College-School Partnerships Offer Head Start on Higher Education
Wednesday, May 6, 2009
Mayra Avila is looking forward to her high school prom. She's also a college student taking government and English composition courses.
Avila, 18, isn't a Doogie Howser-esque superachiever. The West Potomac High School senior is among hundreds of thousands of teenagers getting a head start on an associate's or bachelor's degree -- and saving on tuition -- by taking college courses in high school.
President Obama, who set the goal of having the United States claim the highest share of college graduates of any country by 2020, is counting on the success of students such as Avila, a Mexican immigrant whose parents never finished high school. One approach policymakers are harnessing to help students such as her: dual enrollment programs that lower tuition and attract students who don't think college is within reach.
The partnership between Fairfax County schools and Northern Virginia Community College sets Avila, one of six children, on a path to earn a bachelor's degree. She wants to study dental hygiene at the community college in the fall and then transfer to Virginia Commonwealth University. Heading straight to a four-year university isn't an option.
"If I had the opportunity, I would, but there's no money for it," Avila said. Her English and government credits will make college less expensive. She's paying reduced tuition -- $43 for the English composition course, which costs $286 for students at the NVCC campus -- and the high school buys the books.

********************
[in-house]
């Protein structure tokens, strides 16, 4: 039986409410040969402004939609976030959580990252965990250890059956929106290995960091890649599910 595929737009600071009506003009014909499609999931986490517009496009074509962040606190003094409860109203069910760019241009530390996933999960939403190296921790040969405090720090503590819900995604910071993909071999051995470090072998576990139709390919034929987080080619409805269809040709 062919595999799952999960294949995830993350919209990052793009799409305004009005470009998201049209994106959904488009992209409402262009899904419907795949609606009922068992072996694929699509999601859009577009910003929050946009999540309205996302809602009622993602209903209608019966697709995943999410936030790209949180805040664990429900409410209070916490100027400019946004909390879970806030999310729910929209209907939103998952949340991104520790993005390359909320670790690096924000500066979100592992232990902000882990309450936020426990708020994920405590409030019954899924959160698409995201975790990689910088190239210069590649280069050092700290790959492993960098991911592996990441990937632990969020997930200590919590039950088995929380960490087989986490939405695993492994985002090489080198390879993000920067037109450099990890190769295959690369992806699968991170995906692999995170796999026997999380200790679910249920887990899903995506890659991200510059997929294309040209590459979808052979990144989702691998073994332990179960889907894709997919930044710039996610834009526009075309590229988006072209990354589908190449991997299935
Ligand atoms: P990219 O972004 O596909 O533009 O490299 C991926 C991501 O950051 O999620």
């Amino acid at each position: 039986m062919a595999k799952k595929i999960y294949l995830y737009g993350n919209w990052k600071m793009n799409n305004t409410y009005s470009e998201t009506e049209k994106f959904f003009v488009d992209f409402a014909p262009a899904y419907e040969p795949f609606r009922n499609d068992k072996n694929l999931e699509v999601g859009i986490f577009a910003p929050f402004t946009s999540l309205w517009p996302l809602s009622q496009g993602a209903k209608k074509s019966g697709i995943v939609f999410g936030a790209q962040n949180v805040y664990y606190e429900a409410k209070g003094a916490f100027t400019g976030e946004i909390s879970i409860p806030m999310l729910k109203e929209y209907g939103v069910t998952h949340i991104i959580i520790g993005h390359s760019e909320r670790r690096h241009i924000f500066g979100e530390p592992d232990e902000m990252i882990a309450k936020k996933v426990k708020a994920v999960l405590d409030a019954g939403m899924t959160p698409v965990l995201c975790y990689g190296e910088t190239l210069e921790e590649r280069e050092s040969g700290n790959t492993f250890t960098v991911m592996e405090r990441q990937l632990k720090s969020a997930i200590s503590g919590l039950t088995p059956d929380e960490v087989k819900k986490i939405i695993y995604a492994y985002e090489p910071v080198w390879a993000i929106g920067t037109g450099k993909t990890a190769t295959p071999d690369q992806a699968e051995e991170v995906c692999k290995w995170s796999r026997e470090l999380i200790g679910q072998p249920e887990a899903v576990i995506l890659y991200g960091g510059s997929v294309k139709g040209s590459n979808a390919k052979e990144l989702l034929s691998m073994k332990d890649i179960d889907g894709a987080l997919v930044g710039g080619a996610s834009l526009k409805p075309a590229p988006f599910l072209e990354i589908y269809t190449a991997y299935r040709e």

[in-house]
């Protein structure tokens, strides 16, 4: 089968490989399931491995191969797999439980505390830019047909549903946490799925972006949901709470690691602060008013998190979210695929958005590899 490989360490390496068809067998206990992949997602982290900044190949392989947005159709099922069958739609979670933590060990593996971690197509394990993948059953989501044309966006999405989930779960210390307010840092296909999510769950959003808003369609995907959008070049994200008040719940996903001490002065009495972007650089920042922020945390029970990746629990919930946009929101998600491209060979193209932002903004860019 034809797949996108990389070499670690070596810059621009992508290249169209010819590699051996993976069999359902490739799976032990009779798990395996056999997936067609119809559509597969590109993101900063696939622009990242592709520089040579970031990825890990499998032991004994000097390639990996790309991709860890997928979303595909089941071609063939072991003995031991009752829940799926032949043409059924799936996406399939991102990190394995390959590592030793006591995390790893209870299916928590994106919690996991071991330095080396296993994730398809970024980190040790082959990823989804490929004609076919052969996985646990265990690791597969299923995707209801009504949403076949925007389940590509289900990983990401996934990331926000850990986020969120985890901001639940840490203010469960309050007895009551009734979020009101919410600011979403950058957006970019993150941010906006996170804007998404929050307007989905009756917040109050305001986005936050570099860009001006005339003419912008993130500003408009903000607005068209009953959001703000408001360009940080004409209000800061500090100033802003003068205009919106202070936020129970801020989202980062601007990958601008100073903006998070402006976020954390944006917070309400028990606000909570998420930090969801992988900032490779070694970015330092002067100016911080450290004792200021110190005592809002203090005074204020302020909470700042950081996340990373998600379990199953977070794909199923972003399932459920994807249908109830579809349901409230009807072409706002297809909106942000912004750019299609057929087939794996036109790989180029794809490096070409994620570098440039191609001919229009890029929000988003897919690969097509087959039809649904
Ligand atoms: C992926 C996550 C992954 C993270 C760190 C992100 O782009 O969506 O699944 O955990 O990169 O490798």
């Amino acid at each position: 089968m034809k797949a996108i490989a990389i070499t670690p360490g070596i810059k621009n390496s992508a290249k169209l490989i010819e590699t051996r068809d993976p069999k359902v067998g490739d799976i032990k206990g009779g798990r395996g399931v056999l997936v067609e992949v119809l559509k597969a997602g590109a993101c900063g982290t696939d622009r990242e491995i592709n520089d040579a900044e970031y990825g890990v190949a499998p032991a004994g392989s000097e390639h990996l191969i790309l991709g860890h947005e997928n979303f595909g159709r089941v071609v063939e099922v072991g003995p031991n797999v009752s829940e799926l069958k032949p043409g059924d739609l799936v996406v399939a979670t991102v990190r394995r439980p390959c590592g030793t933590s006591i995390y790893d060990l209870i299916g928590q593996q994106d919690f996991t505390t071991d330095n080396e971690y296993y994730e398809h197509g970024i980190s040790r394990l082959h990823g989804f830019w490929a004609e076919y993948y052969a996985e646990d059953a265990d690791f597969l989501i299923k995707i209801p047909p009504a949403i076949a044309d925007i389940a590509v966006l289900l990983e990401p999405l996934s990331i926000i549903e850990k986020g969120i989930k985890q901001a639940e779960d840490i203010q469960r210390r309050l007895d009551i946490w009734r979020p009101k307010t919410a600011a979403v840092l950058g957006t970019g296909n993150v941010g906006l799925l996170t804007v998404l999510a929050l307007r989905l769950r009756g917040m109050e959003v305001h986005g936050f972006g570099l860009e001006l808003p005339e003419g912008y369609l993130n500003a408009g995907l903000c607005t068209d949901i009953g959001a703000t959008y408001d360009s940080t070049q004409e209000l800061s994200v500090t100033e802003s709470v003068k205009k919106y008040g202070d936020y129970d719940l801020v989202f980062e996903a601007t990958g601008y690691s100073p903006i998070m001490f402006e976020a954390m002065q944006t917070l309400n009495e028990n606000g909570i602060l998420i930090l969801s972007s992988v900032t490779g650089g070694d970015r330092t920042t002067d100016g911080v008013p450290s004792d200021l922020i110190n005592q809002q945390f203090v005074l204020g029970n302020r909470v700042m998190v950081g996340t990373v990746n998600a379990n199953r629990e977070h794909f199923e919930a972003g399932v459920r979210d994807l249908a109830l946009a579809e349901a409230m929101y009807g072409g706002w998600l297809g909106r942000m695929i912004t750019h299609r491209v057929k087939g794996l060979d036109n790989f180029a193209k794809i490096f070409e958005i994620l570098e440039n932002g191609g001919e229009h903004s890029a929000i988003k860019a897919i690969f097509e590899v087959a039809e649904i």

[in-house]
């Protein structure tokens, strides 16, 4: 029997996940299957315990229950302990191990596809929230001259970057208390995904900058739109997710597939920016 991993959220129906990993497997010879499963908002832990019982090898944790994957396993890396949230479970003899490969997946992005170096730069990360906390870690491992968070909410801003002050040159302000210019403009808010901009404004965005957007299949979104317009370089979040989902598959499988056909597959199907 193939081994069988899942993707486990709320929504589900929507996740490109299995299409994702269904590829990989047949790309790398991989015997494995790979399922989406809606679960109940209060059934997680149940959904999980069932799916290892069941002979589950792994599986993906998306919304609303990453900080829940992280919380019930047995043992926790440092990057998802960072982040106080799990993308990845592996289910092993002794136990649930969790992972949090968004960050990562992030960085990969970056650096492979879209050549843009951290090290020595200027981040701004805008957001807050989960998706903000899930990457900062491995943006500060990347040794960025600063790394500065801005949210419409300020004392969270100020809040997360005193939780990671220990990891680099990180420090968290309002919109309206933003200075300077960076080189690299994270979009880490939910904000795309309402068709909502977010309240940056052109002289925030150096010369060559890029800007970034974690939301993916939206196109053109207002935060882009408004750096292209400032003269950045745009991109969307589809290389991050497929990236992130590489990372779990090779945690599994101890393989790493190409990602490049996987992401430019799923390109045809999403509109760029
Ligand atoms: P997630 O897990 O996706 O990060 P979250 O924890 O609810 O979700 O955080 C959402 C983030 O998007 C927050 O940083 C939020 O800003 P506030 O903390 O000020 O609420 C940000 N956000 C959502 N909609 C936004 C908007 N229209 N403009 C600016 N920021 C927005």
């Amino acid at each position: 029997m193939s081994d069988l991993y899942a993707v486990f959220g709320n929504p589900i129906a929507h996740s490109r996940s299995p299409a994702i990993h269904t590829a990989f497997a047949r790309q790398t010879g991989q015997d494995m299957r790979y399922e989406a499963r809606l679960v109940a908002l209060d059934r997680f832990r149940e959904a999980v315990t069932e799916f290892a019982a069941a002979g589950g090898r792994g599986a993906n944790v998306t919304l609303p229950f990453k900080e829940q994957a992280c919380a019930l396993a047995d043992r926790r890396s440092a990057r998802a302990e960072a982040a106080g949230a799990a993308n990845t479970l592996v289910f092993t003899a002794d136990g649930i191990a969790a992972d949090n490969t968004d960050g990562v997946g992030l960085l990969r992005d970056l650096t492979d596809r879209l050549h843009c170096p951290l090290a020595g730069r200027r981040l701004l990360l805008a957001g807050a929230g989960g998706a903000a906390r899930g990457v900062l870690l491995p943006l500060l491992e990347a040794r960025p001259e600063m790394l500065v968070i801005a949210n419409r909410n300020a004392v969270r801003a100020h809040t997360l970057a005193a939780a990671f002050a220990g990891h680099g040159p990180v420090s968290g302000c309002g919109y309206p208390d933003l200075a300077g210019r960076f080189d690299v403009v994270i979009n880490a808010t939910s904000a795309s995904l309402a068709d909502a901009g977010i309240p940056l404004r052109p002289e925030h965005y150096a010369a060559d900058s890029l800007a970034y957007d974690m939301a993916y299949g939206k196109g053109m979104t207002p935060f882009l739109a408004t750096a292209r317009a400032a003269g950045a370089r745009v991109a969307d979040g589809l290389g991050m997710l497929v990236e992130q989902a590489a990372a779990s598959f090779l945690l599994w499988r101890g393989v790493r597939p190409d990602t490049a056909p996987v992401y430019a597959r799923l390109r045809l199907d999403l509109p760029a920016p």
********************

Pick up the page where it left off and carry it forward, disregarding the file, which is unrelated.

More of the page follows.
"As I tell kids and parents, it's the best deal since sliced bread," said Bruce Jankowitz, assistant principal at West Potomac High, which offers six dual-enrollment sessions in English and government, up from two last year. "These are kids who have not come from the orientation that college is in your future. It serves a niche for students who are motivated to go to college -- maybe they are the first in their family to go to college."
Raising the rate depends on getting more minority students into higher education. In the decade leading up to 2014-15, public high schools are expected to produce about 207,000 more Hispanic graduates -- a 54 percent jump, according to a report by the Western Interstate Commission for Higher Education. There will be more Asian and black graduates and fewer whites.
The United States ranks seventh in the world in the percentage of young adults, ages 25 to 34, with college degrees, according to the Organization for Economic Cooperation and Development.
The line between high school and college has long been blurred by Advanced Placement and International Baccalaureate programs, which offer students the chance to earn college credit if they score well on course exams.
Dual enrollment, once aimed at the highest achievers, has evolved into a broader program targeted to students who have a variety of career goals, with college course offerings from automotive technology to anthropology and multivariable calculus. In March, Sen. Herb Kohl (D-Wis.) and Rep. Dale E. Kildee (D-Mich.) introduced the Fast Track to College Act, which would provide federal grants to support such efforts.
David M. Bressoud, a mathematics professor at Macalester College in St. Paul, Minn., and president of the Mathematical Association of America, said dual enrollment can be a powerful tool to recruit and prepare students for higher education.
But Bressoud said that the quality of such programs is uneven and that some classes don't rise to college level. He said there is a risk that students will pass entry-level college classes but will be ill-prepared for more advanced work. "Too often the college says, 'You teach it, you do the assessments and we'll give the credit,' " he said.